Kan Kotecha spent 18 years at Morgan Stanley, working its technology. Then, in May 2009, he left to become head of corporate engineering in Europe, the Middle East and Asia for Google.

What could be better?

Google is all about innovation, in technology. Pure and simple. All the time. Anywhere.

It’s now July 2010 and Kotecha is back. At Morgan Stanley. Where it’s more important to build systems that stand the test of time and every possible manipulation and misconstruction of users – or hacking by the most macabre of miscreants. All the time and anywhere. “Tried and true” systems are what counts, as one financial services programmer puts it.

“Tried and true.” Rings rather dull, compared to “innovation.’’ Google’s brought us amazingly fast search through incredible amounts of unstructured data. And a search window that also does currency conversion, movie lookups and more. It’s brought us satellite views of what seems to be every inch of the world. Straight-ahead and 360-degree street views, too. Etc.

Apple popularized the graphical user interface, killing – thank the heavens – the command line interface that lots of early adopters thought was just a dandy way to deal with computers. In this decade, it seems to have become an unstoppable force in divining the next great device, from iPod to iPhone to iPad to iProd (whatever the next big thing is).

But, like Kotecha, I’ve learned to love, respect and wish for “tried and true,” in the space of one week.

MONDAY, JULY 19: I close the clamshell on my MacBook Air. The right hinge buckles. Has to go to the shop.

WEDNESDAY, JULY 21: Get home. My 24-inch desktop iMac won’t read its hard drive. Has to go to the shop.

SATURDAY, JULY 24: Travel to Maine for a bike ride. Do the ride. Try to call home afterward. Keypad on the cell phone is dead. I can only take calls.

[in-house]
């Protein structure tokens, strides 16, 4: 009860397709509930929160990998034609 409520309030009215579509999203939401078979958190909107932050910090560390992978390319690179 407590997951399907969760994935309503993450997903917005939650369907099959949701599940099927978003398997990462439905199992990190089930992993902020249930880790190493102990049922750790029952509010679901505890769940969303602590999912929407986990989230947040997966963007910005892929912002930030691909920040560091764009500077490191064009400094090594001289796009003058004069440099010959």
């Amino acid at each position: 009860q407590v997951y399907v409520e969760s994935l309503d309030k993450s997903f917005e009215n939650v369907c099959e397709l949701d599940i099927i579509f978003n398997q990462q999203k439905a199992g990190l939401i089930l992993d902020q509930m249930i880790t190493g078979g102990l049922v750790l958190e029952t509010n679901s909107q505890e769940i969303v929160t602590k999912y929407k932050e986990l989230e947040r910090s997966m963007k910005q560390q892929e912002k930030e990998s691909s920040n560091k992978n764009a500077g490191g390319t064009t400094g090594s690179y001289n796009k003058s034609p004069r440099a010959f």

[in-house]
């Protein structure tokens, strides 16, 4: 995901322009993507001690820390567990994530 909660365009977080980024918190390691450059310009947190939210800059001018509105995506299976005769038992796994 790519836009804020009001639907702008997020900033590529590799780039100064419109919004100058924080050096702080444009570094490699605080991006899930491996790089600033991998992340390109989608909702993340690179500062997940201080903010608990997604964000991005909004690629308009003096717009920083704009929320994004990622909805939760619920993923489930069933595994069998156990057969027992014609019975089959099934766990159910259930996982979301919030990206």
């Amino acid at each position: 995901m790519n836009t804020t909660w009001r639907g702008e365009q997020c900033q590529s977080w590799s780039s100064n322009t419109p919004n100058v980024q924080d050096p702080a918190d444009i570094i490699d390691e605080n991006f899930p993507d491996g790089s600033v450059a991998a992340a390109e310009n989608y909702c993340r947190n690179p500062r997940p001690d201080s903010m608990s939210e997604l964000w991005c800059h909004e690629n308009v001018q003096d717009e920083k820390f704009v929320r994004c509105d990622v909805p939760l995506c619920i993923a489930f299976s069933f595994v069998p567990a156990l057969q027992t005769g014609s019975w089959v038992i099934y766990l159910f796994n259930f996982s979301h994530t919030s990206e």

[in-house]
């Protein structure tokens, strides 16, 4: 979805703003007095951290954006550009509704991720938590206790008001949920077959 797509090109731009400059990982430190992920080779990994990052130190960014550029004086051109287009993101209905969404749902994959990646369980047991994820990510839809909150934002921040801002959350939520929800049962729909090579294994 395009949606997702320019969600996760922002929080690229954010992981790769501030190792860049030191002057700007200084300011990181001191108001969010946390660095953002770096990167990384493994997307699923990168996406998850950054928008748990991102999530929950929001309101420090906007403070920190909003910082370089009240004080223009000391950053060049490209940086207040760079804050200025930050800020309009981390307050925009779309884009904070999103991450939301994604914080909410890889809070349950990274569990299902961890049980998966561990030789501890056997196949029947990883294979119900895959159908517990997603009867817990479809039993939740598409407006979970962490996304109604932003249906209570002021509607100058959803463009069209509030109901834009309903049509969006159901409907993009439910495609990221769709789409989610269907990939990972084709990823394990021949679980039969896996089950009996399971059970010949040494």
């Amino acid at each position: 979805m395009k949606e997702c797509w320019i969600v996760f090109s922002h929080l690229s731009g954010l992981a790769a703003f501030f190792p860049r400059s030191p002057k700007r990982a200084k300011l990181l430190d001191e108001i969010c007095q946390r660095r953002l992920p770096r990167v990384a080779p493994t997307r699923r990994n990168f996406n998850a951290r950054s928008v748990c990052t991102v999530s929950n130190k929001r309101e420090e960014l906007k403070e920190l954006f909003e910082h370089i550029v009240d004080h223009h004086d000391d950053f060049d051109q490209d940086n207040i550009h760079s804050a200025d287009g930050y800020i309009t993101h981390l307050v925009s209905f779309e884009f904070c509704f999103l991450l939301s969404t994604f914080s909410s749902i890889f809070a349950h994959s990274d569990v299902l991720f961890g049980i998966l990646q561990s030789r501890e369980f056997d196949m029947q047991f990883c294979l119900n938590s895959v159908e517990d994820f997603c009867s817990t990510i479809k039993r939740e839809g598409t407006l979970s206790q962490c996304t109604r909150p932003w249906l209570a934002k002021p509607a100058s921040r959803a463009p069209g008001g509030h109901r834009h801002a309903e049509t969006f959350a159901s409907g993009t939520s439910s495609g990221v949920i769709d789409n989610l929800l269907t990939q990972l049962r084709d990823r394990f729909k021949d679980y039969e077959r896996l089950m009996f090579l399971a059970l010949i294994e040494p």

SUNDAY, JULY 25: I communicate with my wife on the drive home by pulling over, sending out text messages on my iPod Touch.

MONDAY, JULY 26, in Connecticut: Load the Wall Street Journal onto my Touch. Drive to train station. Take out the Touch. It’s dead.

MONDAY, JULY 26, at the office: Ask for a laptop computer to replace my desktop computer. Have to keep working on train. Get one.

WEDNESDAY, JULY 28: Video board on my “new” Dell Latitude D630 fails.

By then I am sure I’ve diagnosed the problem: Telekinetic user error. I am a walking hot spot. Whatever karmic frequency I’m sending out will destroy any device that stays within 100 feet of my body for more than four hours over a two-day period. I start warning my seat mates on the 85-minute ride between Grand Central Terminal and my home town, on Metro North.

But what this illustrates is the unpredictability of unpredictability. You can’t project when one device will fail, precisely. Much less, many.

This is why you can’t build enough redundancy into a stock exchange (see Field Report on Direct Edge’s new exchanges, launched July 21. The day my iMac went kaput.).

This explains also why there’s constant fear that a faulty algorithm will run amok and take down trading within and across all-electronic networks. Or that interactions between algorithms will spawn unexpected results. You just can’t predict every outcome.

In 1991, I spent several weeks chasing the cause of a series of outages of telephone service on the East coast, while I was reporting for the Dallas Morning News. Why? The switches involved were made by DSC Communications, based in Plano, Texas, right across the street from our printing plant.

The cause, which we reported first, was the most simple possible: A single mistyped character of code. The outage was due to a typo.

More recent events on Wall Street make you worry about innovation, quite severely. Subprime mortgage lending seemed like a great idea at the time. Hey, why let documenting income stand in the way of a good deal? And, hey, if we can create new types of securities that are layered on top of other types of securities, we’ll just grease growth in the economy (and our bottom lines). Right? Doesn’t matter if our information systems can’t tell us whether the people at the bottom of the pyramid are actually able to pay off their notes. This is innovation. It’s unstoppable.


Making systems rock-solid is job number one. "Tried and true" comes first.

Then, innovate.

And watch what you’re doing, every step of the way.

Karma will catch up to you, every time.

Or a typo will.

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